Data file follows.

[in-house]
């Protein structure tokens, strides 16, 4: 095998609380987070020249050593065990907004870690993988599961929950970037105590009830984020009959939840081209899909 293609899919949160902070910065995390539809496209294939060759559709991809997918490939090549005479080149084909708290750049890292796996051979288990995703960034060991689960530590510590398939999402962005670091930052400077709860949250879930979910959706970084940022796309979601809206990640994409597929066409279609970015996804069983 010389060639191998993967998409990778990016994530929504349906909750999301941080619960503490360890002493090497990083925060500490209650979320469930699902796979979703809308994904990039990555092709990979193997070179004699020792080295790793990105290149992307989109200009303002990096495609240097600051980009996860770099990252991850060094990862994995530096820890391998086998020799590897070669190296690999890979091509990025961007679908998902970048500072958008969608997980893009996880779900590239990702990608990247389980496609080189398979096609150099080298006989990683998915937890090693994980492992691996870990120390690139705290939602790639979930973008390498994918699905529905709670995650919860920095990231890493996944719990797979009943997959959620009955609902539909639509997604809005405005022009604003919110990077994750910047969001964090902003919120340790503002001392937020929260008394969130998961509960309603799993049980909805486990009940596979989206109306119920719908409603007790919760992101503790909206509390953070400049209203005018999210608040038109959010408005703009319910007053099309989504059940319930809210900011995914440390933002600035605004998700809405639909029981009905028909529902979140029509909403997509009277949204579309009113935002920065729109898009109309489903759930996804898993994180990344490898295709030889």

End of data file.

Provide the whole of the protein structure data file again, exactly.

[in-house]
């Protein structure tokens, strides 16, 4: 095998609380987070020249050593065990907004870690993988599961929950970037105590009830984020009959939840081209899909 293609899919949160902070910065995390539809496209294939060759559709991809997918490939090549005479080149084909708290750049890292796996051979288990995703960034060991689960530590510590398939999402962005670091930052400077709860949250879930979910959706970084940022796309979601809206990640994409597929066409279609970015996804069983 010389060639191998993967998409990778990016994530929504349906909750999301941080619960503490360890002493090497990083925060500490209650979320469930699902796979979703809308994904990039990555092709990979193997070179004699020792080295790793990105290149992307989109200009303002990096495609240097600051980009996860770099990252991850060094990862994995530096820890391998086998020799590897070669190296690999890979091509990025961007679908998902970048500072958008969608997980893009996880779900590239990702990608990247389980496609080189398979096609150099080298006989990683998915937890090693994980492992691996870990120390690139705290939602790639979930973008390498994918699905529905709670995650919860920095990231890493996944719990797979009943997959959620009955609902539909639509997604809005405005022009604003919110990077994750910047969001964090902003919120340790503002001392937020929260008394969130998961509960309603799993049980909805486990009940596979989206109306119920719908409603007790919760992101503790909206509390953070400049209203005018999210608040038109959010408005703009319910007053099309989504059940319930809210900011995914440390933002600035605004998700809405639909029981009905028909529902979140029509909403997509009277949204579309009113935002920065729109898009109309489903759930996804898993994180990344490898295709030889």